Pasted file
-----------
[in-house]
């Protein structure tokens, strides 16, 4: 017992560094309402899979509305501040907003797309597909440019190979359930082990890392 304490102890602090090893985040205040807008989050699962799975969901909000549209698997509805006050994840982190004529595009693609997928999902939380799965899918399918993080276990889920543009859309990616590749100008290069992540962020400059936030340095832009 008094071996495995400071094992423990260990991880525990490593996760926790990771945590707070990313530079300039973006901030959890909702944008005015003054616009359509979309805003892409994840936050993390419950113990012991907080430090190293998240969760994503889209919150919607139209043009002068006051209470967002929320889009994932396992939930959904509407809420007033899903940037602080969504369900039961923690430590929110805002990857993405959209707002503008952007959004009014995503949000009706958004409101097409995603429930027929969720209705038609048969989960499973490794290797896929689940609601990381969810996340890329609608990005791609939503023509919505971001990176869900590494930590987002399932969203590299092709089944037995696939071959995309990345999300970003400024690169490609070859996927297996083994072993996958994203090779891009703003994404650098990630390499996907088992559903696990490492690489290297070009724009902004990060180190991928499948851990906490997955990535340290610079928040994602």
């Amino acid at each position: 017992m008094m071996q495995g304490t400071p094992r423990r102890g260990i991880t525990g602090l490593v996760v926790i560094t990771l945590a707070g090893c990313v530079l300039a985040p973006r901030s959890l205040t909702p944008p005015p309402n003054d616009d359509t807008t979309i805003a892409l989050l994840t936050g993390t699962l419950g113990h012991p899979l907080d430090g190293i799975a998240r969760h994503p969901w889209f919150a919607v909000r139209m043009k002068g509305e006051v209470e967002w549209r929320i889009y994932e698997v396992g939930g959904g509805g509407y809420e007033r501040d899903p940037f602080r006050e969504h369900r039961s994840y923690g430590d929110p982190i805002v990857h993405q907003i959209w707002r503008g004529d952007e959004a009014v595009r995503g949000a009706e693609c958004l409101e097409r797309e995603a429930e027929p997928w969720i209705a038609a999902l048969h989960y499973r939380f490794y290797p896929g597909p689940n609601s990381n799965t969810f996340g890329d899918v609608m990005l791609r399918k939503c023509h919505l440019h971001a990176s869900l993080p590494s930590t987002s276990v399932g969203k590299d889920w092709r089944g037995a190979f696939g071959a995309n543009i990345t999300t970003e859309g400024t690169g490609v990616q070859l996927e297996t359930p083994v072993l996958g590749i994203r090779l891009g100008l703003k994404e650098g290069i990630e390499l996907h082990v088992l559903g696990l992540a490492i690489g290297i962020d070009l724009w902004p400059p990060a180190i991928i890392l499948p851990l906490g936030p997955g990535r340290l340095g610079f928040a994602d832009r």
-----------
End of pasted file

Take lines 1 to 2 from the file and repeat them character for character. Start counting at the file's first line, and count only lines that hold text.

[in-house]
């Protein structure tokens, strides 16, 4: 017992560094309402899979509305501040907003797309597909440019190979359930082990890392 304490102890602090090893985040205040807008989050699962799975969901909000549209698997509805006050994840982190004529595009693609997928999902939380799965899918399918993080276990889920543009859309990616590749100008290069992540962020400059936030340095832009 008094071996495995400071094992423990260990991880525990490593996760926790990771945590707070990313530079300039973006901030959890909702944008005015003054616009359509979309805003892409994840936050993390419950113990012991907080430090190293998240969760994503889209919150919607139209043009002068006051209470967002929320889009994932396992939930959904509407809420007033899903940037602080969504369900039961923690430590929110805002990857993405959209707002503008952007959004009014995503949000009706958004409101097409995603429930027929969720209705038609048969989960499973490794290797896929689940609601990381969810996340890329609608990005791609939503023509919505971001990176869900590494930590987002399932969203590299092709089944037995696939071959995309990345999300970003400024690169490609070859996927297996083994072993996958994203090779891009703003994404650098990630390499996907088992559903696990490492690489290297070009724009902004990060180190991928499948851990906490997955990535340290610079928040994602």